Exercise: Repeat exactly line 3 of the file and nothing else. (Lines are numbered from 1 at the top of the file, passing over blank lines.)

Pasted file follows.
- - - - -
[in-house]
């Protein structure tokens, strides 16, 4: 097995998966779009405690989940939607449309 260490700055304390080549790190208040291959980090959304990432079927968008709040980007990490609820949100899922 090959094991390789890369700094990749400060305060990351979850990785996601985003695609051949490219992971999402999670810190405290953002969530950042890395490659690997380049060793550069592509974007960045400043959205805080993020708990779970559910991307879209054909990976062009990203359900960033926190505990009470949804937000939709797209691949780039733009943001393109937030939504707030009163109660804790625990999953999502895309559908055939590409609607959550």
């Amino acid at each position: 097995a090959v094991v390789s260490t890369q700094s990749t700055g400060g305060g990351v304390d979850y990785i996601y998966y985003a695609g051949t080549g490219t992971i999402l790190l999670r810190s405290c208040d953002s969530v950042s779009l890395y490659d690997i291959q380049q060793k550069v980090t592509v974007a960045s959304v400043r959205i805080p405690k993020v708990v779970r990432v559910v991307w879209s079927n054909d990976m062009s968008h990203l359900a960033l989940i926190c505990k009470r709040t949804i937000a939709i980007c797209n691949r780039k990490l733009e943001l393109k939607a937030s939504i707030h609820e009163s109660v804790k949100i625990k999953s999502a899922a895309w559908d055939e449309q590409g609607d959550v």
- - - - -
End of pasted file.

């Amino acid at each position: 097995a090959v094991v390789s260490t890369q700094s990749t700055g400060g305060g990351v304390d979850y990785i996601y998966y985003a695609g051949t080549g490219t992971i999402l790190l999670r810190s405290c208040d953002s969530v950042s779009l890395y490659d690997i291959q380049q060793k550069v980090t592509v974007a960045s959304v400043r959205i805080p405690k993020v708990v779970r990432v559910v991307w879209s079927n054909d990976m062009s968008h990203l359900a960033l989940i926190c505990k009470r709040t949804i937000a939709i980007c797209n691949r780039k990490l733009e943001l393109k939607a937030s939504i707030h609820e009163s109660v804790k949100i625990k999953s999502a899922a895309w559908d055939e449309q590409g609607d959550v």